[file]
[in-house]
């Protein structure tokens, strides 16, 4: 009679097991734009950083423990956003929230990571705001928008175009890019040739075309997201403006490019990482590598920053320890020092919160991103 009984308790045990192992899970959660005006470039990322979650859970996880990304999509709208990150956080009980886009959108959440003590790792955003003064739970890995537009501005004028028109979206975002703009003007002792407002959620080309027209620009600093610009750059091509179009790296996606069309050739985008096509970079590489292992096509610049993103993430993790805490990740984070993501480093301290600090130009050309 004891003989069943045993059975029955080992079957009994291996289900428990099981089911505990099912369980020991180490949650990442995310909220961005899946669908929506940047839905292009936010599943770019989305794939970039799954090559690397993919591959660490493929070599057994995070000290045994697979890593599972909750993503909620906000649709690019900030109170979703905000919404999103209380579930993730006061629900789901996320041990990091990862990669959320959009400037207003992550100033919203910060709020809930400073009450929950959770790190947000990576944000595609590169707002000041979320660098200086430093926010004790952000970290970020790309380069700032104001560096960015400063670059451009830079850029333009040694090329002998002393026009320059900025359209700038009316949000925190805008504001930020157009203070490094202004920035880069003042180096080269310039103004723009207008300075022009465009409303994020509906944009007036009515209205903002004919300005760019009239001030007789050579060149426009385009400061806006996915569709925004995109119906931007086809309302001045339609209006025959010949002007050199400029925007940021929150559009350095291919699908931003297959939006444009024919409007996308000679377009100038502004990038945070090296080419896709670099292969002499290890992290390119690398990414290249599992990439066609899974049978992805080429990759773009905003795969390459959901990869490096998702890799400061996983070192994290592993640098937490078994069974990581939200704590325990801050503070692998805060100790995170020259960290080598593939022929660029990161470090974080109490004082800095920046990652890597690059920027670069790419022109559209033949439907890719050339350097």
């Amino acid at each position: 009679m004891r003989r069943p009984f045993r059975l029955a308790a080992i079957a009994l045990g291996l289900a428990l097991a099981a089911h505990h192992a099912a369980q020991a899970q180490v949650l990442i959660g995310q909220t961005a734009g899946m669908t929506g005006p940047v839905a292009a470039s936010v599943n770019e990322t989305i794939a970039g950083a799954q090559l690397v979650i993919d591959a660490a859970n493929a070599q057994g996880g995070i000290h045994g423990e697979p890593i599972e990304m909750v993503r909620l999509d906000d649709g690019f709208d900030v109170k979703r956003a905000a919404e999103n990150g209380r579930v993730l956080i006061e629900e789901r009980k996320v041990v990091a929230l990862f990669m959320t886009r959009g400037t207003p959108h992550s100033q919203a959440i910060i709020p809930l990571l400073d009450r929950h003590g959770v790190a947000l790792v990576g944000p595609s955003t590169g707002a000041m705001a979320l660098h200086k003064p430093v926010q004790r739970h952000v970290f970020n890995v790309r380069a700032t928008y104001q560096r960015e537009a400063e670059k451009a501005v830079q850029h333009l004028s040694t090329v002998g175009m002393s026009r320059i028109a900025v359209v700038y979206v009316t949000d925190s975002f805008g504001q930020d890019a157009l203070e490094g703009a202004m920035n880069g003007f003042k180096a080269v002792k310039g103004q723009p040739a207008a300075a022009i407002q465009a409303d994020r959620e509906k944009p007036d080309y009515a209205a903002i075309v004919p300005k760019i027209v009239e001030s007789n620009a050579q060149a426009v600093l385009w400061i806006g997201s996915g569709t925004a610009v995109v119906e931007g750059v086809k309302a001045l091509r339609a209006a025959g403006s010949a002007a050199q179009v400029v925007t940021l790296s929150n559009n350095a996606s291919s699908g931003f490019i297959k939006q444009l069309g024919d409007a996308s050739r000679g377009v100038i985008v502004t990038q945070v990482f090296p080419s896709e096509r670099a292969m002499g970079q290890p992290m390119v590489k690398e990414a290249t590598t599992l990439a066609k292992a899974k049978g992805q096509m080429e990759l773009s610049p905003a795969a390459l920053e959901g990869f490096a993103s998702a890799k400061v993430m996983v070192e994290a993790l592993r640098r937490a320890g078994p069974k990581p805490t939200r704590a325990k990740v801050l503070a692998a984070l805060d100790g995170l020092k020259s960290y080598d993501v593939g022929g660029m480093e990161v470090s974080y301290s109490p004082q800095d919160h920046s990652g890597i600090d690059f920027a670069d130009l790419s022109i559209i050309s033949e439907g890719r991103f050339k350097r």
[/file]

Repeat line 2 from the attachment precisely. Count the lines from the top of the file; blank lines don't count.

């Protein structure tokens, strides 16, 4: 009679097991734009950083423990956003929230990571705001928008175009890019040739075309997201403006490019990482590598920053320890020092919160991103 009984308790045990192992899970959660005006470039990322979650859970996880990304999509709208990150956080009980886009959108959440003590790792955003003064739970890995537009501005004028028109979206975002703009003007002792407002959620080309027209620009600093610009750059091509179009790296996606069309050739985008096509970079590489292992096509610049993103993430993790805490990740984070993501480093301290600090130009050309 004891003989069943045993059975029955080992079957009994291996289900428990099981089911505990099912369980020991180490949650990442995310909220961005899946669908929506940047839905292009936010599943770019989305794939970039799954090559690397993919591959660490493929070599057994995070000290045994697979890593599972909750993503909620906000649709690019900030109170979703905000919404999103209380579930993730006061629900789901996320041990990091990862990669959320959009400037207003992550100033919203910060709020809930400073009450929950959770790190947000990576944000595609590169707002000041979320660098200086430093926010004790952000970290970020790309380069700032104001560096960015400063670059451009830079850029333009040694090329002998002393026009320059900025359209700038009316949000925190805008504001930020157009203070490094202004920035880069003042180096080269310039103004723009207008300075022009465009409303994020509906944009007036009515209205903002004919300005760019009239001030007789050579060149426009385009400061806006996915569709925004995109119906931007086809309302001045339609209006025959010949002007050199400029925007940021929150559009350095291919699908931003297959939006444009024919409007996308000679377009100038502004990038945070090296080419896709670099292969002499290890992290390119690398990414290249599992990439066609899974049978992805080429990759773009905003795969390459959901990869490096998702890799400061996983070192994290592993640098937490078994069974990581939200704590325990801050503070692998805060100790995170020259960290080598593939022929660029990161470090974080109490004082800095920046990652890597690059920027670069790419022109559209033949439907890719050339350097």